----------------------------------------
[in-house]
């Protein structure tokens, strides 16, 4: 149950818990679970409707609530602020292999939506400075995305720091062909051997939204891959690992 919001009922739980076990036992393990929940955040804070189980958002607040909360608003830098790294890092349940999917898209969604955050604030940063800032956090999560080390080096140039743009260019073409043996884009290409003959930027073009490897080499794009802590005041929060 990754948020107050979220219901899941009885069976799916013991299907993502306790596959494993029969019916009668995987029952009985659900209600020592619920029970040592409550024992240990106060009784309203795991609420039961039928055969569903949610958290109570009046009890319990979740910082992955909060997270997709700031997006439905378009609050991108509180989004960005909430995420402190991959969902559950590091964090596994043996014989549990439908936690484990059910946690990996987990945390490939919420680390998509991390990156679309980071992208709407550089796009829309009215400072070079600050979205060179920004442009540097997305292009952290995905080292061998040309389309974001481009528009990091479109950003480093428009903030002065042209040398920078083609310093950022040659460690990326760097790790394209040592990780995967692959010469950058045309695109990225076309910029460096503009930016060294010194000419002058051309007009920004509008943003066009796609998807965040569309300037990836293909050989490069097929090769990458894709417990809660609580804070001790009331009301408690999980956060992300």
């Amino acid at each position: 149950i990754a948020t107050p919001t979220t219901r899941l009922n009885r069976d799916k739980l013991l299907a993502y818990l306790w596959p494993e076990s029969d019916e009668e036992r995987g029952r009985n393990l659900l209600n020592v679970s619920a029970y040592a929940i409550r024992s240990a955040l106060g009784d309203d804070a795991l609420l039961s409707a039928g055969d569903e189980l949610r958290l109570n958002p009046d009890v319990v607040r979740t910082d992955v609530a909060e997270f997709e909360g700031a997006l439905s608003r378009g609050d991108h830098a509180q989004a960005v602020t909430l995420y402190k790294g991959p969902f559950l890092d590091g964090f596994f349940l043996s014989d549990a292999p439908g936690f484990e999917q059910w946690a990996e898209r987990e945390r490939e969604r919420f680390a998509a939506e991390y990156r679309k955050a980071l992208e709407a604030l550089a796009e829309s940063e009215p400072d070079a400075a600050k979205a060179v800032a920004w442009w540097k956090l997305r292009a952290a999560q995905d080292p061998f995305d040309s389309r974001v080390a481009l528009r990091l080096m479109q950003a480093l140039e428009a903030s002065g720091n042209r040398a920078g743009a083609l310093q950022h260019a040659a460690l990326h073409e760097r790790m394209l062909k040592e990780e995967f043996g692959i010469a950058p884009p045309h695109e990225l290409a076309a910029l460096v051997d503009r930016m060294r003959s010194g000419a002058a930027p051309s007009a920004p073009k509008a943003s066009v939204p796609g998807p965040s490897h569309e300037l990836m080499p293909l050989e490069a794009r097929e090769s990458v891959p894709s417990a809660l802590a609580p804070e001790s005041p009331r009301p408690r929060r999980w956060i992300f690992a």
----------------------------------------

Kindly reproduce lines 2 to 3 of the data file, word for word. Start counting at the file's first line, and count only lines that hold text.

């Protein structure tokens, strides 16, 4: 149950818990679970409707609530602020292999939506400075995305720091062909051997939204891959690992 919001009922739980076990036992393990929940955040804070189980958002607040909360608003830098790294890092349940999917898209969604955050604030940063800032956090999560080390080096140039743009260019073409043996884009290409003959930027073009490897080499794009802590005041929060 990754948020107050979220219901899941009885069976799916013991299907993502306790596959494993029969019916009668995987029952009985659900209600020592619920029970040592409550024992240990106060009784309203795991609420039961039928055969569903949610958290109570009046009890319990979740910082992955909060997270997709700031997006439905378009609050991108509180989004960005909430995420402190991959969902559950590091964090596994043996014989549990439908936690484990059910946690990996987990945390490939919420680390998509991390990156679309980071992208709407550089796009829309009215400072070079600050979205060179920004442009540097997305292009952290995905080292061998040309389309974001481009528009990091479109950003480093428009903030002065042209040398920078083609310093950022040659460690990326760097790790394209040592990780995967692959010469950058045309695109990225076309910029460096503009930016060294010194000419002058051309007009920004509008943003066009796609998807965040569309300037990836293909050989490069097929090769990458894709417990809660609580804070001790009331009301408690999980956060992300």
């Amino acid at each position: 149950i990754a948020t107050p919001t979220t219901r899941l009922n009885r069976d799916k739980l013991l299907a993502y818990l306790w596959p494993e076990s029969d019916e009668e036992r995987g029952r009985n393990l659900l209600n020592v679970s619920a029970y040592a929940i409550r024992s240990a955040l106060g009784d309203d804070a795991l609420l039961s409707a039928g055969d569903e189980l949610r958290l109570n958002p009046d009890v319990v607040r979740t910082d992955v609530a909060e997270f997709e909360g700031a997006l439905s608003r378009g609050d991108h830098a509180q989004a960005v602020t909430l995420y402190k790294g991959p969902f559950l890092d590091g964090f596994f349940l043996s014989d549990a292999p439908g936690f484990e999917q059910w946690a990996e898209r987990e945390r490939e969604r919420f680390a998509a939506e991390y990156r679309k955050a980071l992208e709407a604030l550089a796009e829309s940063e009215p400072d070079a400075a600050k979205a060179v800032a920004w442009w540097k956090l997305r292009a952290a999560q995905d080292p061998f995305d040309s389309r974001v080390a481009l528009r990091l080096m479109q950003a480093l140039e428009a903030s002065g720091n042209r040398a920078g743009a083609l310093q950022h260019a040659a460690l990326h073409e760097r790790m394209l062909k040592e990780e995967f043996g692959i010469a950058p884009p045309h695109e990225l290409a076309a910029l460096v051997d503009r930016m060294r003959s010194g000419a002058a930027p051309s007009a920004p073009k509008a943003s066009v939204p796609g998807p965040s490897h569309e300037l990836m080499p293909l050989e490069a794009r097929e090769s990458v891959p894709s417990a809660l802590a609580p804070e001790s005041p009331r009301p408690r929060r999980w956060i992300f690992a």